The Knight of Black Art (1908)

THE KNIGHT OF BLACK ART (1908)
aka Le tambourin fantastique
Article 4176 by Dave Sindelar
Date: 3-9-2013
Directed by Georges Melies
Cast unknown (though that’s Georges as the magician)
Country: France
What it is: Magic short

A magician does several tricks involving a hoop.

Yes, it’s another of Melies’s “here’s a magician doing tricks” short, and this one is a bit long-winded as it runs about six minutes; an earlier Melies short would have featured all the tricks with a running time of about two minutes. Some of the transitions are pretty smooth, though some of them are not, and it’s all pretty familiar stuff. Much as I love Melies and his work, he churned out a lot of forgettable stuff, and I’m afraid this is one of them. The title is nice, though.

The King and the Jester (1907)

THE KING AND THE JESTER (1907)
aka Francois Ier et Triboulet
Article 4171 by Dave Sindelar
Date: 3-4-2013
Directed by Georges Melies
Featuring Georges Melies
Country: France
What it is: Trick short

A jester tries to cheer up a depressed king.

There’s something a bit metaphorical about this short in terms of the decline of the popularity of Melies’s work. Melies plays the jester here, and he uses all of his old tricks to try and cheer up the depressed king, but to no avail. And given that Melies declined in popularity at least partially because his own cinematic tricks were becoming old hat and failing to amuse the viewers, there’s a sense of melancholy underlying this one. Eventually, the jester turns to magic (thus providing the fantastic content) and wins the king over, but that wouldn’t happen for Melies in real life, at least not until many years later when Melies was rediscovered. Sadly, the movie itself also fails to satisfy (though some of the blame may be the deterioration of the print), as the special effects are pretty ordinary in this one as well, and it ends up not being particularly fun.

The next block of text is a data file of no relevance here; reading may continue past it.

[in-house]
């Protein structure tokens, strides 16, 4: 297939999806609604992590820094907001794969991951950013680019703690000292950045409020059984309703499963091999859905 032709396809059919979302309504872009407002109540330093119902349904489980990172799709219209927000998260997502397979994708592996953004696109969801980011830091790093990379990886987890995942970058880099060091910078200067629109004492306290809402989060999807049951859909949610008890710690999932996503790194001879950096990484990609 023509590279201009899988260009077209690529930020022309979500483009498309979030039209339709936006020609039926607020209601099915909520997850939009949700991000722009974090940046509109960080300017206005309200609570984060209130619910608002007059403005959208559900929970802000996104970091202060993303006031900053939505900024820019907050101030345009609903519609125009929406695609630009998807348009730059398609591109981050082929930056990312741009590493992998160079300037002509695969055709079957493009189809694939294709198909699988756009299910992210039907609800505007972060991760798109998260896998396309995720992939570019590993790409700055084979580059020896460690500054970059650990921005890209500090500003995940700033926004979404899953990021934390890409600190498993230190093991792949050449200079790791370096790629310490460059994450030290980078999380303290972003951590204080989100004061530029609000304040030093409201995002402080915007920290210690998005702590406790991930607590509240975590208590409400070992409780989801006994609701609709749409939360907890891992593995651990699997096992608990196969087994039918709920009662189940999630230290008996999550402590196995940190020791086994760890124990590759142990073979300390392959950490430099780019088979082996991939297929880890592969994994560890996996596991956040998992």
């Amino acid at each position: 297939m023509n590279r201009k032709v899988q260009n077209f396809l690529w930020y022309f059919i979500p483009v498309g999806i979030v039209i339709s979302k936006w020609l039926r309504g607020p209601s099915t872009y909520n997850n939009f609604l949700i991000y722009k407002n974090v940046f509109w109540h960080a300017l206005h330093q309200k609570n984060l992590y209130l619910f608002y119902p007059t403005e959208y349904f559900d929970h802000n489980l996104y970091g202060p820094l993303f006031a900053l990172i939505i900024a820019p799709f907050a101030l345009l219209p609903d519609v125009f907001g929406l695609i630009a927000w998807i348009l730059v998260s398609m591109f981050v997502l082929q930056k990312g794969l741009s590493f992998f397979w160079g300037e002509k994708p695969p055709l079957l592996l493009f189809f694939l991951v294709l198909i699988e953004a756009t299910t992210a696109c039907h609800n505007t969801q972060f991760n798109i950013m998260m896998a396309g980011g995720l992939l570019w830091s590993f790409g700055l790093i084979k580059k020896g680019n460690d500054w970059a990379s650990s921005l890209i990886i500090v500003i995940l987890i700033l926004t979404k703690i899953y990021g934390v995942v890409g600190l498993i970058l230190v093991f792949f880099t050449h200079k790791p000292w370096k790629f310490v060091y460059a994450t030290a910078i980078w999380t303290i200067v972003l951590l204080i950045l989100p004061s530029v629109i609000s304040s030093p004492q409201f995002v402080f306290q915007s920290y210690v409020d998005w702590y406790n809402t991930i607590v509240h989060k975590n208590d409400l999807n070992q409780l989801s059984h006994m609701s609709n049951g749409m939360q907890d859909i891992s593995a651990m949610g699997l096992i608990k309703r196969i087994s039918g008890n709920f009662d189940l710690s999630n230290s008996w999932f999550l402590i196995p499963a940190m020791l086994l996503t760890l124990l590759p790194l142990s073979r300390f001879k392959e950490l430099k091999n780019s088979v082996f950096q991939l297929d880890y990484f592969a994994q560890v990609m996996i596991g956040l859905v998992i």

Kaibyo arima goten (1953)

KAIBYO ARIMA GOTEN (1953)
aka Ghost-Cat of Anima Palace
Article 4170 by Dave Sindelar
Date: 3-2-2013
Directed by Ryohei Arai
Featuring Takako Irie, Michiko Ai, Yoshitaro Sadato
Country: Japan
What it is: Ghost-cat woman

A murdered woman returns as a vengeance-driven ghost cat.

Many ghost-cat movies were made in Japan during the fifties. I wouldn’t be surprised if they were pretty similar, but I haven’t seen a lot of them yet. The plot is a little vague to me as my copy is in Japanese without English subtitles, but the general thrust of the action is straightforward enough; a woman (who seems to be part of a harem of sorts) is unpopular with the other women, and is murdered. She returns as a ghost-cat, and one of the most striking scenes in this one is watching the ghost, her hands folded in like a cat’s paws, forcing two of her victims to perform tumbling routines. There’s a few scenes of disembodied heads flying around as well. It’s entertaining enough, and some of the horror sequences are effective, but parts of it seem a bit silly as well.

Komposition in Blau (1935)

KOMPOSITION IN BLAU (1935)
aka Composition in Blue
Article 4154 by Dave Sindelar
Date: 2-11-2013
Directed by Oskar Fischinger
No cast
Country: Germany
What it is: Abstract animated short

Against a blue background, various blocks and other forms perform an abstract dance to music.

This is another foray into abstract musical animation, which is really rather unclassifiable, though it does somewhat fall into the realm of fantasy by being nonrealistic. It’s about four minutes long, and if you enjoy this sort of thing, it’s pretty entertaining. Beyond that, I’m not really sure if I can find anything to say about shorts like this.